“You’re not playing whack-a-mole,” he said – treating a patient’s cancer, for instance, only to have heart disease strike her a few years later.
That, in turn, could reduce the social and financial costs of caring for the frailest elderly.
The appeal is obvious.
Compounds that target ageing’s basic processes “have now become the hottest thing” in ageing research, said Harvard University ageing scientist Dr David Sinclair, who was not involved in the new study.
“There’s a really exciting potential of senolytic drugs being used to treat a whole range of aging-related diseases,” he added.
In March 2018, a team led by Dr Sinclair published research linking frailty and other diseases of ageing to a decline in the production of blood vessels that feed the muscles.
In elderly mice, the team showed that administering a compound called nicotinamide mononucleotide (NMN) improved blood flow, increased endurance and reversed signs of ageing.
It did so by boosting the very cellular processes that are, in younger animals, spurred by vigorous exercise.
A handful of biotech firms are aiming to coax basic findings like these into human clinical trials.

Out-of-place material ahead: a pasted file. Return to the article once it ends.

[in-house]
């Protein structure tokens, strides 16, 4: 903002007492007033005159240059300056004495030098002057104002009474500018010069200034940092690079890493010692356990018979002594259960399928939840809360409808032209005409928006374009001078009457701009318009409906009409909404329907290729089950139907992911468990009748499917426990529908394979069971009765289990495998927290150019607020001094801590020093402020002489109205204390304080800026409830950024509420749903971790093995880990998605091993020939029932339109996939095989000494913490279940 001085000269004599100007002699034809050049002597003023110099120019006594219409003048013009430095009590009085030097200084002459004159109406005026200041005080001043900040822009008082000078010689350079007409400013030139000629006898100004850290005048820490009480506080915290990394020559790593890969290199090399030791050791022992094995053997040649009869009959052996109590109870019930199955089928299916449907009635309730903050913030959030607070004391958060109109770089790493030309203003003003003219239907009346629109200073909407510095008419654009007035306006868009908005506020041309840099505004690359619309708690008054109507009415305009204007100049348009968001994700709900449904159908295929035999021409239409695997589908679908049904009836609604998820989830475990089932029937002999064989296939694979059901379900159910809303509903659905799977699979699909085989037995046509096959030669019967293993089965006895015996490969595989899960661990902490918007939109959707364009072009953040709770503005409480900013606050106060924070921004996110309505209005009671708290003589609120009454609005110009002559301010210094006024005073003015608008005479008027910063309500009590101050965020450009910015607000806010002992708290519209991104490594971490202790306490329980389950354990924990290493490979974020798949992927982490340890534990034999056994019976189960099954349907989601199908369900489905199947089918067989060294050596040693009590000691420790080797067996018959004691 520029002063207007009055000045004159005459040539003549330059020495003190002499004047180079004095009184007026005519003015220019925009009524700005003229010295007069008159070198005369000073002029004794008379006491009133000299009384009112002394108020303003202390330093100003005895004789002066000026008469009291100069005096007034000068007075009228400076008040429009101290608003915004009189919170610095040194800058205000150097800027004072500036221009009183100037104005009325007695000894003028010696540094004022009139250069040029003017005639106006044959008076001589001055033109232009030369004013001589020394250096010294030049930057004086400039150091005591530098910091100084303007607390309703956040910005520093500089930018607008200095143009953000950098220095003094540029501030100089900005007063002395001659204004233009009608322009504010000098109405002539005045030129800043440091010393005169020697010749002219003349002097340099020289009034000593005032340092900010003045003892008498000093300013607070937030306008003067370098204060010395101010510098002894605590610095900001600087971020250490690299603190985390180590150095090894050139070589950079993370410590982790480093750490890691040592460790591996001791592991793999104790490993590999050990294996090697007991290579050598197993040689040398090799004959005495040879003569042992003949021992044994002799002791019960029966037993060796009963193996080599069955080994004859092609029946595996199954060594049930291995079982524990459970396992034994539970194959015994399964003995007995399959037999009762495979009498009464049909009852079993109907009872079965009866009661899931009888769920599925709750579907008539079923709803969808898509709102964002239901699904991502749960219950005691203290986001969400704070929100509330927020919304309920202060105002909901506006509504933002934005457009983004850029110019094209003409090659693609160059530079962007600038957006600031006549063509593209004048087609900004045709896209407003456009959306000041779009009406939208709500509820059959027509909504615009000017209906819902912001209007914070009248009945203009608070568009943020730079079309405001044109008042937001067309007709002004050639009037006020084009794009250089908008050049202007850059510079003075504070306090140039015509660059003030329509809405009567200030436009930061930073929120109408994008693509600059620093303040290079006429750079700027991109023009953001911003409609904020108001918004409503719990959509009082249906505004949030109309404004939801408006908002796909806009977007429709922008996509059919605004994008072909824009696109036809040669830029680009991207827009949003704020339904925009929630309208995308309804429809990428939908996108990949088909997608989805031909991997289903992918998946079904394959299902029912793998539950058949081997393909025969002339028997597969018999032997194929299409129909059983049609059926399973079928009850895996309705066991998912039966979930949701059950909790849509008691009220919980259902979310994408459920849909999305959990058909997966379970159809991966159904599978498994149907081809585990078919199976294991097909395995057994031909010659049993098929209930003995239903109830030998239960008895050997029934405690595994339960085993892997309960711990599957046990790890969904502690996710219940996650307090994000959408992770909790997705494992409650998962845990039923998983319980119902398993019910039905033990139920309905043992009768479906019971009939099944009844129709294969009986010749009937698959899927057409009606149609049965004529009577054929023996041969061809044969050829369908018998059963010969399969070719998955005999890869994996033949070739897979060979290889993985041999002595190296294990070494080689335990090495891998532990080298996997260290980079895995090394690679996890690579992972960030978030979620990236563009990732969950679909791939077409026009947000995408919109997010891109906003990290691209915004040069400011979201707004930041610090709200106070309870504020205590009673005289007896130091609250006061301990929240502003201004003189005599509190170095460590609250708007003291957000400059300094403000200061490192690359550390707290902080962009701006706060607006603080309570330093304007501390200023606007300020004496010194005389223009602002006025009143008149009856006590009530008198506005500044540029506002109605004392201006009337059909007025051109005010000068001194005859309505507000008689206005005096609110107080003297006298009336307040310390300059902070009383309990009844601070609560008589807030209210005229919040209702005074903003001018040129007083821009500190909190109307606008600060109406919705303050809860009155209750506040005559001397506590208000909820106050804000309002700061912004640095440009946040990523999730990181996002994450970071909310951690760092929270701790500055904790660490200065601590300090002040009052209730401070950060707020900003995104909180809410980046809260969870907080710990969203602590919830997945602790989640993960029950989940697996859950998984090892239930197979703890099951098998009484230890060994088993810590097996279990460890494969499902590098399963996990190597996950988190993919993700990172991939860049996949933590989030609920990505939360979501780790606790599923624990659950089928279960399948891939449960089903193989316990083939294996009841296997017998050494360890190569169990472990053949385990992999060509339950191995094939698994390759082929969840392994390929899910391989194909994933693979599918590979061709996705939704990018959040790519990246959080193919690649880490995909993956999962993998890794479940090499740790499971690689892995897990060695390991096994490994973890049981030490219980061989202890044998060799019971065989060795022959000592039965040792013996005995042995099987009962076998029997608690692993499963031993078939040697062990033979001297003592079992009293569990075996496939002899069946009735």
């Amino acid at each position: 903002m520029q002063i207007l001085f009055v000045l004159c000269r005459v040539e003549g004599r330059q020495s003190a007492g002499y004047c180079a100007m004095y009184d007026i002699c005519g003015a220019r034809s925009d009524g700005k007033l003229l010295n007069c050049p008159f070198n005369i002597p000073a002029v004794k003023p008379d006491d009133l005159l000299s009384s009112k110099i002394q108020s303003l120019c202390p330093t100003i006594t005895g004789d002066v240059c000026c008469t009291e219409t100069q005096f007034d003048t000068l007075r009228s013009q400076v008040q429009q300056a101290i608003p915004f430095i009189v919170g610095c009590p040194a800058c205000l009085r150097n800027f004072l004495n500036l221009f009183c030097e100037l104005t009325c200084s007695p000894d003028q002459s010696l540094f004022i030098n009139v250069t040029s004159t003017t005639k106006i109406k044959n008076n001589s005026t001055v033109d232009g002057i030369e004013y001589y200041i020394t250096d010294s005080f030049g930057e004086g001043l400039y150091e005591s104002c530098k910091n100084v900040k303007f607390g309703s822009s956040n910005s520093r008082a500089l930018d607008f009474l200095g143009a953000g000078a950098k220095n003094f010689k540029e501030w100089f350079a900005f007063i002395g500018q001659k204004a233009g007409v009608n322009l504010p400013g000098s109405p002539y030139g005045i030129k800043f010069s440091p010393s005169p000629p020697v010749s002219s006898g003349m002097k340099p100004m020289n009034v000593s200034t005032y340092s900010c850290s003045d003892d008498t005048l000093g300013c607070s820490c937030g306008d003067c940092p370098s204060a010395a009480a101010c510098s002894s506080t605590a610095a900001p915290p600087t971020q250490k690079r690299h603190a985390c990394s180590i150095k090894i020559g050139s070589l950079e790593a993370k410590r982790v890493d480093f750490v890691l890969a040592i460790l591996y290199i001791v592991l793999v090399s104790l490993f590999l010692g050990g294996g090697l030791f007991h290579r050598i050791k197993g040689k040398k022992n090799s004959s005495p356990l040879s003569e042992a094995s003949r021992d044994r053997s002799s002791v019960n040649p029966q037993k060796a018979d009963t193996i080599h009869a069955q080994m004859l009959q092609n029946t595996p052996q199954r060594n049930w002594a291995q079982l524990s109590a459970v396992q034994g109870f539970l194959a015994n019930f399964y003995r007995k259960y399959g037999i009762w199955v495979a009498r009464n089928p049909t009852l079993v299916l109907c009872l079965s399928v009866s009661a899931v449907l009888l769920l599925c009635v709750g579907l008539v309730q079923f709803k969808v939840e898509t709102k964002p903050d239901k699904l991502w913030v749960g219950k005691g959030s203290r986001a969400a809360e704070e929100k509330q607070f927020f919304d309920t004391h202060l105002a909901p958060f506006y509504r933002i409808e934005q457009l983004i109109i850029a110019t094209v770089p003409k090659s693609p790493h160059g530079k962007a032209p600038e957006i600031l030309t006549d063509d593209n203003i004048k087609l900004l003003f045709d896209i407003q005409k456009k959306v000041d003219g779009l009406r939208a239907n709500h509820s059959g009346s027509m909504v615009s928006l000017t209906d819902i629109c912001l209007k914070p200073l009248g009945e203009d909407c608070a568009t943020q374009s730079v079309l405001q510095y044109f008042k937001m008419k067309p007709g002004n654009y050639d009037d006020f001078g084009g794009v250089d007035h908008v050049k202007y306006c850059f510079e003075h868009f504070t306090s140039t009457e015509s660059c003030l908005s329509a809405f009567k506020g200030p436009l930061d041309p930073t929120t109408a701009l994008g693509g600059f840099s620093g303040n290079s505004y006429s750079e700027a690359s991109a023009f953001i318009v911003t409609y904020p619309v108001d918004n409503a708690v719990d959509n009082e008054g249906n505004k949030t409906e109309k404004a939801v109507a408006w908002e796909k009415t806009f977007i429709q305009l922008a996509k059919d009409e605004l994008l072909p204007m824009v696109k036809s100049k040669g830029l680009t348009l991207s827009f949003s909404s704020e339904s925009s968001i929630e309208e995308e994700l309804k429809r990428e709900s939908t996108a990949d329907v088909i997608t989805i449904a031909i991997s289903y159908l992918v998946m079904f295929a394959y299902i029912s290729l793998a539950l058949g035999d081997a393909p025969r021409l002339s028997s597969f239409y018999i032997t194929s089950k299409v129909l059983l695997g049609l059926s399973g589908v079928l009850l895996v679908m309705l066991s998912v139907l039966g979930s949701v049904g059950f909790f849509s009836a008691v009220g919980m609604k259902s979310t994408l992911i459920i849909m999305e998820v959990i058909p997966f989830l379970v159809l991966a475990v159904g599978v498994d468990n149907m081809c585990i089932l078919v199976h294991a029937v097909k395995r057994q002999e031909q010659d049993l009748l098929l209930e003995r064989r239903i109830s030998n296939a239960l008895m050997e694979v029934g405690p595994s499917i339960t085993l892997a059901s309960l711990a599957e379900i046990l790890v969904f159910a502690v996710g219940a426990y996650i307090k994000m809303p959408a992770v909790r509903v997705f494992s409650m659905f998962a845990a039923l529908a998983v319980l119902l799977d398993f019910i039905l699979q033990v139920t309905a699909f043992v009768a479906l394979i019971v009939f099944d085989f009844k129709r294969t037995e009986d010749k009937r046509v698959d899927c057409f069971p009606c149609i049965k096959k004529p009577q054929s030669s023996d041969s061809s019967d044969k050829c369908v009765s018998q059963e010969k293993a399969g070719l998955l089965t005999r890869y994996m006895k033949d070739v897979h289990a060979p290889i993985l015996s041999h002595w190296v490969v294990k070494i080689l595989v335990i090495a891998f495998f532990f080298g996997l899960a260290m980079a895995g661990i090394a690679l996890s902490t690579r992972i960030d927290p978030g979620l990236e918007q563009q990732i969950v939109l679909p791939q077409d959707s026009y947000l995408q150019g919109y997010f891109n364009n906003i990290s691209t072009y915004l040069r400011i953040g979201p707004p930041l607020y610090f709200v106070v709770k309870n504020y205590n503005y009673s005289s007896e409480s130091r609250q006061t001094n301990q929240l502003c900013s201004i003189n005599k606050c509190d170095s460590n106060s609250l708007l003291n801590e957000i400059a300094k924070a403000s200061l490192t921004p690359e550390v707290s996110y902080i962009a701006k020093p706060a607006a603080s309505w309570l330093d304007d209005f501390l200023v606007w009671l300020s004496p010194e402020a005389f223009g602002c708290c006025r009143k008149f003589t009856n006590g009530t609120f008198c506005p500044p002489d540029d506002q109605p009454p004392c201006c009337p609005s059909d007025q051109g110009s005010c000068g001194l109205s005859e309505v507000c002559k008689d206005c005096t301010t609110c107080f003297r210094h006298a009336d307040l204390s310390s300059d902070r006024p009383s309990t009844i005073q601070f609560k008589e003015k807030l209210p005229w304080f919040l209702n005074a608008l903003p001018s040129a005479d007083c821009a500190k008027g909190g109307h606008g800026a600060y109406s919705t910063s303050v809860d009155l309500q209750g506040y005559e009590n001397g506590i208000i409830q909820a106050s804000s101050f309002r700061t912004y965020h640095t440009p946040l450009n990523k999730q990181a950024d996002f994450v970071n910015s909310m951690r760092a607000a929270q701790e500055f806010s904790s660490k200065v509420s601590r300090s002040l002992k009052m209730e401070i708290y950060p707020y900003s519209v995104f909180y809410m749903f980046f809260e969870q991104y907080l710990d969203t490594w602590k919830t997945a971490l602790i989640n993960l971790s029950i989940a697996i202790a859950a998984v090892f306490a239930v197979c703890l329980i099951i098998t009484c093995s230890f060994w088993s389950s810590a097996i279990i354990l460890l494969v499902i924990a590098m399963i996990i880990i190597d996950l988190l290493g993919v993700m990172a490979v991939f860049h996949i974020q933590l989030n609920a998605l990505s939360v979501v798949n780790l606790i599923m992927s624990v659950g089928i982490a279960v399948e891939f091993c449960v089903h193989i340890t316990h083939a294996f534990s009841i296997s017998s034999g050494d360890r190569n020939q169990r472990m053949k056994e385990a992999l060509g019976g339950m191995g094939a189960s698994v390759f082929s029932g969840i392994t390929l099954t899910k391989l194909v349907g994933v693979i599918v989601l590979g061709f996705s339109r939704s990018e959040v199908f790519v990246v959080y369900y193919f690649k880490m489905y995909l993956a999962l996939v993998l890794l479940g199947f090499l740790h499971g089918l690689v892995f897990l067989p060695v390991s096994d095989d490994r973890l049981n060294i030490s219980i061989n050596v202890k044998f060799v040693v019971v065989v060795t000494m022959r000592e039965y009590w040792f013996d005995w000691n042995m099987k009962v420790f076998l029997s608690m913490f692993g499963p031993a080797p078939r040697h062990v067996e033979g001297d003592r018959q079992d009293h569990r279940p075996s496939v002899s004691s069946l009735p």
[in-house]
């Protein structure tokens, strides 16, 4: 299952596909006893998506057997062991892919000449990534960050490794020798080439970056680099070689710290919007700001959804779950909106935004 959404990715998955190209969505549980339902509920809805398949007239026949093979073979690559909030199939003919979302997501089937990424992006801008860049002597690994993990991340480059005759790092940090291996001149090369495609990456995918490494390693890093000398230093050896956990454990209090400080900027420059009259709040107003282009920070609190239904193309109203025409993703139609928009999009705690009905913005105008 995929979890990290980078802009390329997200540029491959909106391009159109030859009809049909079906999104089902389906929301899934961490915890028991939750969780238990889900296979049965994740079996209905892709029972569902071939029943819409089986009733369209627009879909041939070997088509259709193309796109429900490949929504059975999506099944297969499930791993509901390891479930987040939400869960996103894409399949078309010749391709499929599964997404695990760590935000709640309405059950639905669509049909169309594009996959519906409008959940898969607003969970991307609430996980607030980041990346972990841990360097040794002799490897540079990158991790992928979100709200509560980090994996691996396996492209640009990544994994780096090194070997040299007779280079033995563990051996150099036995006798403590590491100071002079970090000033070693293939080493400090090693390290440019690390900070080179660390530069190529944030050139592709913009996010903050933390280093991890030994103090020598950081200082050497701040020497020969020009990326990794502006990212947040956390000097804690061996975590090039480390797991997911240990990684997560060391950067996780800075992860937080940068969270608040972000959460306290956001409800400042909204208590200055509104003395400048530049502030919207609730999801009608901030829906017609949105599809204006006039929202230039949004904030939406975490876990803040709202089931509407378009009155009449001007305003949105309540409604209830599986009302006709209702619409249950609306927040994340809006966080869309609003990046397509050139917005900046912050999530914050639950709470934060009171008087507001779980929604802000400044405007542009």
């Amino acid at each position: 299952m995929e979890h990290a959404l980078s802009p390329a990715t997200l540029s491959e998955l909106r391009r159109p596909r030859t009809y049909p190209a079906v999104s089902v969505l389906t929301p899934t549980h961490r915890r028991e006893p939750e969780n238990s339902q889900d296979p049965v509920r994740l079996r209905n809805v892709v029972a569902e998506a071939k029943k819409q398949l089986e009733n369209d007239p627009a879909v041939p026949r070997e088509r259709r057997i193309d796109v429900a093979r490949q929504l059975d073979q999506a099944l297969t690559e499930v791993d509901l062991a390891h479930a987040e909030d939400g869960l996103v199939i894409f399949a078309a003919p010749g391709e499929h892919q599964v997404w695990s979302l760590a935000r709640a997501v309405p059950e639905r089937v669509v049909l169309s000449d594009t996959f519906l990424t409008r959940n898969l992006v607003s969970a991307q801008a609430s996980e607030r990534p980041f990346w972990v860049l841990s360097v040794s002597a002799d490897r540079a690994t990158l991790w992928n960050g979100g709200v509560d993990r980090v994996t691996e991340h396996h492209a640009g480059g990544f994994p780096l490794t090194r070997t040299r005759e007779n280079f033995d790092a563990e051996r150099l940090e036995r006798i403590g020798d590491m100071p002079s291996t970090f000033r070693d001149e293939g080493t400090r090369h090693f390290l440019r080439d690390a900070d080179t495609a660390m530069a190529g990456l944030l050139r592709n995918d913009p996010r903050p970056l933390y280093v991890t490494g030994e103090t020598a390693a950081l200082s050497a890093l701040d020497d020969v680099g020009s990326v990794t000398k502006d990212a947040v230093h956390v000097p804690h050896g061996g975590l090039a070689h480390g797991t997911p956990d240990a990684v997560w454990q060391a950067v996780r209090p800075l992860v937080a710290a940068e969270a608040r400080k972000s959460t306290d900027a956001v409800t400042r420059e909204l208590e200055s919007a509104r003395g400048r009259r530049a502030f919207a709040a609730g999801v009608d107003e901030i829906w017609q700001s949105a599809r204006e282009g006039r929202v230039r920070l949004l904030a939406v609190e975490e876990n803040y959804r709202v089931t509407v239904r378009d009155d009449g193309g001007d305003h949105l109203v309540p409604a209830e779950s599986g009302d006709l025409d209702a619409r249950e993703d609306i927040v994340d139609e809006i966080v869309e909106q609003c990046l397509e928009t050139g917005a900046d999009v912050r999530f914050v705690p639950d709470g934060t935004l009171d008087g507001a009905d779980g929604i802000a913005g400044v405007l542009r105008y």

One of them, Unity Biotech, is set to launch an early clinical trial of a drug candidate for osteoarthritis, one of ageing’s earliest, most ubiquitous and most disabling diseases.
The firm’s candidate drug, dubbed UBX0101, is described by the company as “a potent senolytic” that eliminates senescent cells by disrupting a protein interaction they need to survive.
Unity Biotech is also working toward clinical trials of drugs for glaucoma, macular degeneration and diabetic neuropathy – all considered diseases of ageing.
Dr Sinclair is advising another firm in Barcelona, Spain, in the development of senolytic compounds that would restore the body’s mechanisms of cellular repair, which falter with age.